Abstract
The challenges of the digital networked environment to the EU copyright system are many. With the task of implementing the 1996 WIPO Internet Treaties while at the same time horizontally harmonizing the legal framework on copyright and related rights, the EU in 2001 adopted the much-criticized InfoSoc Directive. Its most controversial provisions were on copyright exceptions and the specific protection offered to technological protection measures.

This thesis argues that the Directive did not achieve its objective of market harmonization, and failed to adequately respect national legal cultures, or sufficiently consider issues of consumer protection, as laid out in the Treaty on the Functioning of the European Union. The InfoSoc... (More)
The challenges of the digital networked environment to the EU copyright system are many. With the task of implementing the 1996 WIPO Internet Treaties while at the same time horizontally harmonizing the legal framework on copyright and related rights, the EU in 2001 adopted the much-criticized InfoSoc Directive. Its most controversial provisions were on copyright exceptions and the specific protection offered to technological protection measures.

This thesis argues that the Directive did not achieve its objective of market harmonization, and failed to adequately respect national legal cultures, or sufficiently consider issues of consumer protection, as laid out in the Treaty on the Functioning of the European Union. The InfoSoc Directive did not, in striking a balance between the interests of copyright holders and the public, provide for a dynamic framework from the perspective of the end-user. The exhaustive list of copyright exceptions contained in Article 5 did not take into account the fact that new business models arise at a tremendous speed in the digital sphere, and in not so doing, has restricted Member States from responding properly to future technical developments. By making all but one of the copyright exceptions optional, Member States have largely been allowed to keep their previous statutory copyright exceptions. Nine years after the adoption of the Directive there is still a lack of harmonization of copyright exceptions, despite that being the original objective. The exhaustive nature of the list of copyright exceptions failed to respect national legal cultures, especially in the digital sphere where the provision on minor exceptions is not applicable. The InfoSoc Directive, departing from earlier secondary legislation such as the Software Directive, created new terminology and provisions concerning the private-copying exception and technological protection measures, essentially allowing for copyright holders to contractually and technologically limit the use of copyright exceptions. The intended safety net contained in Article 6(4) was drafted in such a way that it derived Member States of effective tools against such technological limitations. Further, it is not applicable to interactive on-demand services at all.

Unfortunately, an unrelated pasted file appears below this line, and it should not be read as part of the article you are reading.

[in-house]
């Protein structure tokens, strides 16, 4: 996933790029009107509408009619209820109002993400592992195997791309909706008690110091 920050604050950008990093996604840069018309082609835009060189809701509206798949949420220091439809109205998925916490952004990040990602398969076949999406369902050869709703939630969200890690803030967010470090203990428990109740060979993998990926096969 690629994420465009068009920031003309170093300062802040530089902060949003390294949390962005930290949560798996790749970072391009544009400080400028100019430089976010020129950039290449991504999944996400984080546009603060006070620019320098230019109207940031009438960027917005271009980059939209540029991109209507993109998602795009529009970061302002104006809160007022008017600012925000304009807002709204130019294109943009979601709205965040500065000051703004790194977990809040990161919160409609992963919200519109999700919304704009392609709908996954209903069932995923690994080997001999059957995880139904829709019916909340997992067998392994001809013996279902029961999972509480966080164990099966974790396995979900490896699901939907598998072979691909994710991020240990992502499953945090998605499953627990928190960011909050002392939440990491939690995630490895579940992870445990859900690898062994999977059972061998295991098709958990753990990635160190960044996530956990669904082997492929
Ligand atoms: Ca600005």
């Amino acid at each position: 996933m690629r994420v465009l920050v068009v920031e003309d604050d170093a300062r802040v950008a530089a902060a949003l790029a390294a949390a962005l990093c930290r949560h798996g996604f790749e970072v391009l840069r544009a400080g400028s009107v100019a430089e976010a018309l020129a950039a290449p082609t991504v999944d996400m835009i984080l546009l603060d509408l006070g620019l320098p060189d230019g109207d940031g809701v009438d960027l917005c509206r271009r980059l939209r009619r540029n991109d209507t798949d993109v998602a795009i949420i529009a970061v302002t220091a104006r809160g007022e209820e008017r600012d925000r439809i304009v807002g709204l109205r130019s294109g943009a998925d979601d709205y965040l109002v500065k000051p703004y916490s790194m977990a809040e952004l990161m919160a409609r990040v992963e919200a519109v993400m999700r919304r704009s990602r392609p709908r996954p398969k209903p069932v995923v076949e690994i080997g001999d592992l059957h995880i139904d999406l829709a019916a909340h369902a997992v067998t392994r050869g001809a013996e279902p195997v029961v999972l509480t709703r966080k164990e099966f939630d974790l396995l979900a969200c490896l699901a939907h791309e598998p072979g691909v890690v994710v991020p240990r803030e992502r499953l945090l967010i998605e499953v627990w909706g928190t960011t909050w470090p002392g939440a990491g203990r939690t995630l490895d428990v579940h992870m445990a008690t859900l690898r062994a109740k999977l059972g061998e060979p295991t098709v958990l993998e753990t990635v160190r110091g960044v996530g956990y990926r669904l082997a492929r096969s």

Looking forward, a number of enhancements are possible. While a system of EU copyright law is far away, harmonization of copyright exceptions could be better achieved by providing for a shorter, open-ended list of broader exceptions, taking into consideration the need for Member States to adapt to future technological advancements. The private-copying exception could be applied wholly in the digital sphere by creating a levy system, compensating copyright holders with flat-rate charges on e.g. Internet connections, while allowing for unlimited digital private-copying for non-commercial purposes. By transforming copyright exceptions into user 'rights,' the circumvention of technological protection measures for certain uses would be legalized. (Less)